Outsiders in London

 

Image # 12 -- KataRína Homolová

Katarína Homolová


age : 33


Born : Nová BaŇa, Czecholovakia (Slovakia)


Ethnic Heritage: Both Father and MOther - Slovak


Parents Born in: Both Father and MOther - Czechoslovakia (Slovakia)

All photographs:  copyright © Milan Svanderlik - London - UK

Katarína’s Story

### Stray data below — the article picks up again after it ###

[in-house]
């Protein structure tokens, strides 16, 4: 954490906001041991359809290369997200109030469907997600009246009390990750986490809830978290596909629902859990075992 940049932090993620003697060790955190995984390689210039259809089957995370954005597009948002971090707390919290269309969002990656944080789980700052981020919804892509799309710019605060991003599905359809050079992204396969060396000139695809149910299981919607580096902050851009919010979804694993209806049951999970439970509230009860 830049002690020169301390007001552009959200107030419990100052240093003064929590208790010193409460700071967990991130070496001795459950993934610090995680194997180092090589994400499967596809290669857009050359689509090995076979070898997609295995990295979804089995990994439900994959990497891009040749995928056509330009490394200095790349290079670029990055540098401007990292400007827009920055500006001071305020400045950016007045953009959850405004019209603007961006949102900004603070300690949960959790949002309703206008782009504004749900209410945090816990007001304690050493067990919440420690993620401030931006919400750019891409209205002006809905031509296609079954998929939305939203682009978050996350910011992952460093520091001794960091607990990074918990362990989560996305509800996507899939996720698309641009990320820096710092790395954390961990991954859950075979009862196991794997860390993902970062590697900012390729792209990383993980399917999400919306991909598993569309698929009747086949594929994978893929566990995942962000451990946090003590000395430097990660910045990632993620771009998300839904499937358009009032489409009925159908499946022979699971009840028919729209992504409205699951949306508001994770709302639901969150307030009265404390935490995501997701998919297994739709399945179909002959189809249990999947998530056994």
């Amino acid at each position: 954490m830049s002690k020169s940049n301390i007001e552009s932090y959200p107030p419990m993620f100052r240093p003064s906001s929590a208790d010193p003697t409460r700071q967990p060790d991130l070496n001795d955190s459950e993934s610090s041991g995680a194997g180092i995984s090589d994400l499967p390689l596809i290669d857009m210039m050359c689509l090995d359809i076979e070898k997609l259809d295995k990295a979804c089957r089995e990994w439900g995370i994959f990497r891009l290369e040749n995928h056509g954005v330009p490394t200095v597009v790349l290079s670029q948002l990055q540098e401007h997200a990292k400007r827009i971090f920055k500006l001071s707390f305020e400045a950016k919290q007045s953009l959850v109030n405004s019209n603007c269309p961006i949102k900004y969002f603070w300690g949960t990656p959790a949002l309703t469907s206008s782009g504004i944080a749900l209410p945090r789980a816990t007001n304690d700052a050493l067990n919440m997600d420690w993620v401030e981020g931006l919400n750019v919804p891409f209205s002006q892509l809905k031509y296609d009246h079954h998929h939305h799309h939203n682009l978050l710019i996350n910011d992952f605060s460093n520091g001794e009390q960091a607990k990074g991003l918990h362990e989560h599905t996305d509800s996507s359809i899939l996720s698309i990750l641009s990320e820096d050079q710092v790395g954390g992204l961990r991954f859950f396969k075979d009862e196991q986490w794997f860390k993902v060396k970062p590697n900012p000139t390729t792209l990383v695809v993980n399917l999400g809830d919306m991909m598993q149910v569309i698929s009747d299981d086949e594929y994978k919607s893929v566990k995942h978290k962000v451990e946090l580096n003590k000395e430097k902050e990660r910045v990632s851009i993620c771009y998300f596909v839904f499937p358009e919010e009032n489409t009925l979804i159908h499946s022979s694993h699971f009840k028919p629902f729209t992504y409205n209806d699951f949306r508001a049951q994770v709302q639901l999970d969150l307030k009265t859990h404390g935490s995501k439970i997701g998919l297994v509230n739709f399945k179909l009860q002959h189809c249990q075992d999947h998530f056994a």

Katarina was born in Nová Baňa in the former Czechoslovakia, now Slovakia, and lived in what she describes as a small village called, Hliník nad Hronom, surrounded by the magnificent landscape of central Slovakia.   She attended her primary school in the village.   Katarina’s father was a train driver and her mother worked as a draughtsman in an architect’s office.   It was an enjoyable childhood which she shared with one older brother.   Clearly very intelligent and eager to learn, Katarina transferred at the age of 10 to an academy specialising in Mathematics and Physics.   Though she now seems more interested in languages and literature, she used these years to explore avenues which were perhaps outside the parameters of her natural interests.   From this experience, she benefited greatly and this somewhat unconventional or oblique approach to things was to become a characteristic of Katarina’s life, allowing her to explore avenues and to gain knowledge and experience in fields that were detours from the more obvious path.   She comments with wry amusement that she did well in everything except Mathematics, but learned a lot otherwise.   “I also started to dream of escaping from the village environment,” says Katarina, “knowing that such a small world would be a touch too limiting for me.”   At that stage, Katarina was witness to the peaceful dissolution of Czechoslovakia, a state formed in the settlement that followed the First World War, with Slovakia seeking its own destiny.   “I was too young to comprehend fully the fundamental changes that were taking place around me:  Socialism was superseded by Capitalism and, at school, pictures of the familiar Czechoslovakian and Russian leaders were suddenly removed from the walls.   As a kid, I remember buying a Mickey Mouse T-shirt in a special shop that stocked ‘exotic’ western clothes but suddenly everything changed - bananas and oranges were now available all year round instead of only at Christmas.”   But not everything that was new was better:  Katarina remembers the time when her mother had been seriously ill and had received the first-rate medical assistance that was available to all who needed it;  under the new regime, a variety of services were increasingly available only to those who were able to pay.